But that’s exactly what Forbes posits in his bill. One clause tells us that “if religion and morality are taken out of the marketplace of ideas, the very freedom on which the United States was founded cannot be secured." Actually, no one is suggesting taking anything out of “the marketplace of ideas.” My own philosophy is that Forbes is conflating religion and morality here. If only religion was a predictor of morality. I see morality as something some people base on their religion, and some people base on other guiding principles. It’s morality that we all – regardless of belief system – would want our leaders to have. But this theorizing - in the marketplace of ideas - is something everyone is free to do, and is not threatened by the status of a motto.
There is nothing untoward about elected officials putting their faith on display. The Establishment clause does not preclude that; in fact it protects it. Religious faith is part of who many Americans are, and it’s up to their constituents to form individual opinions about how that plays out in the official’s performance. Founding Father James Madison said that religious devotion in this country was "manifestly increased by the total separation of the church from the state." I myself am often stirred by images of Presidents and Senators in the past and present, at pivotal times in the life of our country, with their heads bowed or walking with their families up the steps of a church. The truly devout, whether they are followers of the Pentecostal Holiness Church or Secular Humanists, share an interest in preserving religious freedom in this country. This is a shared concern, equally important to religious people and those who are not. We all benefit from what was presciently set forth by the Framers of the Constitution; that we must commit to simultaneously protecting freedom of expression of religion, and freedom of imposition of it by the state.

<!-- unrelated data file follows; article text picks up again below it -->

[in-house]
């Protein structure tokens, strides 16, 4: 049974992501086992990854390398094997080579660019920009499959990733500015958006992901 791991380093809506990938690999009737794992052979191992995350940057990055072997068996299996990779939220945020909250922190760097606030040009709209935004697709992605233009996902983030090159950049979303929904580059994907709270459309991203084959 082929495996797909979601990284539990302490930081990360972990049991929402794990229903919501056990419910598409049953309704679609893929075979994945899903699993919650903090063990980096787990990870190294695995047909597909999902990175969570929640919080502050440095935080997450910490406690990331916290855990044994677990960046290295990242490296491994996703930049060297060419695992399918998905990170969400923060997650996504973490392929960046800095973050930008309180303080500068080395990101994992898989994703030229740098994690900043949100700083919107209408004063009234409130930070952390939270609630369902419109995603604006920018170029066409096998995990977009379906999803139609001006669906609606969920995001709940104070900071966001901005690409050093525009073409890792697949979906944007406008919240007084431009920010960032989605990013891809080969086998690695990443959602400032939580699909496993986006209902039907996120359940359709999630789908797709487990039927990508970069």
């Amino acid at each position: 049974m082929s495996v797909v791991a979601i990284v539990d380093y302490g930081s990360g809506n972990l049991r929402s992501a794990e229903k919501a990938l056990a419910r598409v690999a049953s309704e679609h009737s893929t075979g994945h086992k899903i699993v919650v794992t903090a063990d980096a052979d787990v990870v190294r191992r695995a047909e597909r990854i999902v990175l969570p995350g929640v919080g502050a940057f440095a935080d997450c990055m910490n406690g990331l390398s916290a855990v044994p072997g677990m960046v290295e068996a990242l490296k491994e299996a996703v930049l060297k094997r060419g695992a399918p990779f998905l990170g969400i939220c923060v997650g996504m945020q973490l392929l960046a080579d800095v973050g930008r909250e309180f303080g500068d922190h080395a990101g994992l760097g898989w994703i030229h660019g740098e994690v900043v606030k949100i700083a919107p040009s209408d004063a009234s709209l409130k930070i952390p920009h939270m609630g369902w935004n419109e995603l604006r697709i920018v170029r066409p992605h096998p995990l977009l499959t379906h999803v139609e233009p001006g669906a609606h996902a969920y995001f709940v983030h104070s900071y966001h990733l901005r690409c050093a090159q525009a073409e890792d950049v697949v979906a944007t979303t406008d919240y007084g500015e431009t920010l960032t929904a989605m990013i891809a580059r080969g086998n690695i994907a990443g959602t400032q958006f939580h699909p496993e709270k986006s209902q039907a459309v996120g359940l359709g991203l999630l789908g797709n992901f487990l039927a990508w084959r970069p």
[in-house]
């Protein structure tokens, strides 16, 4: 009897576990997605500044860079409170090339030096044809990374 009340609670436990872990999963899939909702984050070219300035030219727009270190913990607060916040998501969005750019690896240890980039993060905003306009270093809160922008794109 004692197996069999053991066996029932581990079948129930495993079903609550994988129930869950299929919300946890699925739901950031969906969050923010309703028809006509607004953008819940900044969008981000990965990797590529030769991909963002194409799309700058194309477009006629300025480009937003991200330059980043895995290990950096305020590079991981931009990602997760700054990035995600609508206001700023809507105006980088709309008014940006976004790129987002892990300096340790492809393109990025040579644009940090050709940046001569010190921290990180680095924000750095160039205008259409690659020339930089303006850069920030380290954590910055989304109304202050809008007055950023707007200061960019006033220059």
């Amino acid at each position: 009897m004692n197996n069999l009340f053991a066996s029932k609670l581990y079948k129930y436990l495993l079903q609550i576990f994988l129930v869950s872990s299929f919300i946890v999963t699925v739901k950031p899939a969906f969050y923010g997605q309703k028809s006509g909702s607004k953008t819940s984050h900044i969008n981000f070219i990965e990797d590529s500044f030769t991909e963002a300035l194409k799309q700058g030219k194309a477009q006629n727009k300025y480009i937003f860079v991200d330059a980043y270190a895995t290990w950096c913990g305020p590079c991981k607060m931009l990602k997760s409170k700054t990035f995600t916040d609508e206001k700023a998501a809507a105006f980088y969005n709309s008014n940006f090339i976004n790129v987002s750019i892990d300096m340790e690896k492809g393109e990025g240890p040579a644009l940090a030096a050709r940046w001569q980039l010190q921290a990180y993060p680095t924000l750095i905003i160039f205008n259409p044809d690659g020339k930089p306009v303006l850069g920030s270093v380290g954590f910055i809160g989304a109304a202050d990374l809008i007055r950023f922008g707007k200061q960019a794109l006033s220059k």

It is incumbent on Representative Forbes to use his office to preserve separation of church and state. He should take great comfort in the fact that with a few simple words, the Founders threaded a needle that safeguards his right to serve openly as a Christian. To never have to live in fear of reprisal for practicing his faith while serving in Congress. Can Representative Forbes not imagine a time or circumstance in which members of a belief system other than his own might gain enough influence to encroach on his ideology?
"Congress shall make no law respecting an establishment of religion, or prohibiting the free exercise thereof."
I don’t think the motto issue is urgent. It’s the last thing I think Congress should be spending time on right now. But it does raise the larger issue, and if you insist, Representative Forbes, we can make sure that issue gets clarified now. Be careful what you wish for.